• * Having a deep relationship with someone, especially one which might lead to marriage, is not something we control by ourselves.  It takes two who agree.
  • * There is often a fine line between being able to do for ourselves and being too independent – too cut off from anyone who can walk alongside us to help us sort out daily living.
  • * Some single folks revel in the independence of financial and time flexibility.  Others struggle with not having someone to work out hard details of large decisions, and find their time is not particularly flexible because there is no one to share day-to-day responsibilities.
  • * There are griefs to be borne alone in every segment of singleness:  :those who lose a spouse to death; those who lose a spouse to divorce; those who must be single parents; those who never marry.
  • * Often our married friends just do not get it – not because they do not care, but because their life focus has totally shifted.  Personally, I can be very happy for friends who marry and have children, while realizing that our friendship will be harder to maintain – and maintaining it is usually up to me.
  • * Sometimes our married friends express fear to us because they cannot imagine how they would manage if they were alone.  We are a constant reminder of aloneness.

For everyone, the river shifts its course when crises hits.  Catastrophic illness, job loss, and broken relationships all carve new river paths.  Good things carve new paths, too.  New job opportunities, financial blessing, and new rewarding relationships also make our life-river strain at its original path.

The bridge called “single life.”

I find identifying the stranded bridge to be a bit harder than recognizing the nuances of life.  (Now, these nuances have no connection with “50 Shares of Grey.”  That’s a whole different post.)

For many of us – me included – the land-locked bridge may have a name like:  “Fellowship of the Ring.”  There is a beautiful partnership signified by a wedding ring, and for years I have been one outside looking through the clubhouse window yearning to be a part of that fellowship.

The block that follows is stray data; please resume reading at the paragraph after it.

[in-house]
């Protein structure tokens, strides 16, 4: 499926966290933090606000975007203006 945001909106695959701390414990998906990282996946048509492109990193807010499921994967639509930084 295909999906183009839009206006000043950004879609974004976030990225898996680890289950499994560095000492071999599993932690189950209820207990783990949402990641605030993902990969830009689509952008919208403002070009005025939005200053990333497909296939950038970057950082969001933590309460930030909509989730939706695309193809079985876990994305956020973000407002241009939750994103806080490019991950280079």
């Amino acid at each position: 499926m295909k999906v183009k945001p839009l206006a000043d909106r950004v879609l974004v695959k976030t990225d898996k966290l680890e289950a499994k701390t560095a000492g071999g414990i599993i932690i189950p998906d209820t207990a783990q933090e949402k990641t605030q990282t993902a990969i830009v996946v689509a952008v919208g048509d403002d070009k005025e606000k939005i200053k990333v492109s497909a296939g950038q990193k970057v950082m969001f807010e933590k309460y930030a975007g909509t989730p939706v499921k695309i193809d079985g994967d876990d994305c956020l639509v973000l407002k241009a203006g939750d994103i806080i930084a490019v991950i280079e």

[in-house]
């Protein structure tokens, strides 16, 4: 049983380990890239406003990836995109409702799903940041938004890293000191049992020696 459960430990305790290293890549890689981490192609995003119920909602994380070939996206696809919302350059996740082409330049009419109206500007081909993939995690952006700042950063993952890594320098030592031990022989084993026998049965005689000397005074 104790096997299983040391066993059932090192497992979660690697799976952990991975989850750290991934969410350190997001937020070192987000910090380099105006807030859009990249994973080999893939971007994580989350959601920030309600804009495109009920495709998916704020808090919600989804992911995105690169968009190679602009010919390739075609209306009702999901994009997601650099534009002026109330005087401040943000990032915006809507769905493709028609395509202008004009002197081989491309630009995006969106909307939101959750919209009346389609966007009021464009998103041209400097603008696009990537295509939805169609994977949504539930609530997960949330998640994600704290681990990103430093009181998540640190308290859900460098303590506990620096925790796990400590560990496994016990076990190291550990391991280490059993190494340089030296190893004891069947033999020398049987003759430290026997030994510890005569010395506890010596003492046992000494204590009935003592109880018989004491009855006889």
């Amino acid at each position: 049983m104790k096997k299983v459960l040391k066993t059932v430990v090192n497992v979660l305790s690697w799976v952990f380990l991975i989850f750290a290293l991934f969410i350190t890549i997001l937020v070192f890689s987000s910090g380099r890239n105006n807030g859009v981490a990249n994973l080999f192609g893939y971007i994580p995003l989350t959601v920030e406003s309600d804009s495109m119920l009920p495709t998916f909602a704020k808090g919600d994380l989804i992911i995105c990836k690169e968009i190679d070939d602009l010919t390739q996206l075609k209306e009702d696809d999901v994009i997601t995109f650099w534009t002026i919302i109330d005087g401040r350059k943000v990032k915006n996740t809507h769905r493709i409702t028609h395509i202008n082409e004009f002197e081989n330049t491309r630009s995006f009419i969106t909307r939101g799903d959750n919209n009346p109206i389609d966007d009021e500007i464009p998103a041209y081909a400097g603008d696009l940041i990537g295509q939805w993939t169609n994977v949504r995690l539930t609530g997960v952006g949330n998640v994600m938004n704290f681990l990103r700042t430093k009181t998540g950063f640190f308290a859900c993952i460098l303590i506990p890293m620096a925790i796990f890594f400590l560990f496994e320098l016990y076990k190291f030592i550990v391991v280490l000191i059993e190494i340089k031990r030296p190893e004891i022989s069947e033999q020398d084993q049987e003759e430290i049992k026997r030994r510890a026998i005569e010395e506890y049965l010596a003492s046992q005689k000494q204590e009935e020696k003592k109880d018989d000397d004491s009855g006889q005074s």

While this is a God-given desire, it is not a God-promised desire.

Whether I see it, think it, feel it, or not, it is a “working together for good” because I am called according to His purpose.  (Romans 8:28)

It has everything to do with life-long hopes and dreams and a deeper walk with a loving yet firm Heavenly Father Whose love exceeds our imaginations.  Over the course of this blog, I’ve expressed continuing desire for close relationship and deep conversation with those whom I can cherish and treasure AND who cherish and treasure me.  But, I have trudged over this particular bridge for many years, and have finally come to see that it doesn’t serve a very useful purpose.

I honestly long for the kind of intimacy the Psalmists had with God.  They cried; they hollered; they raged; they praised; they sang; they loved.  They met God in the trenches and on the mountain tops.

And you know what?  God met them there every time!

That’s the kind of intimacy which overshadows every attempt we make to find the closeness we crave.

I’m discovering that God is not so interested in a bridge over my life river as He is walking through the life river with me.  Now, that’s what I call adventure!

Singles and Church – are they compatible? ☆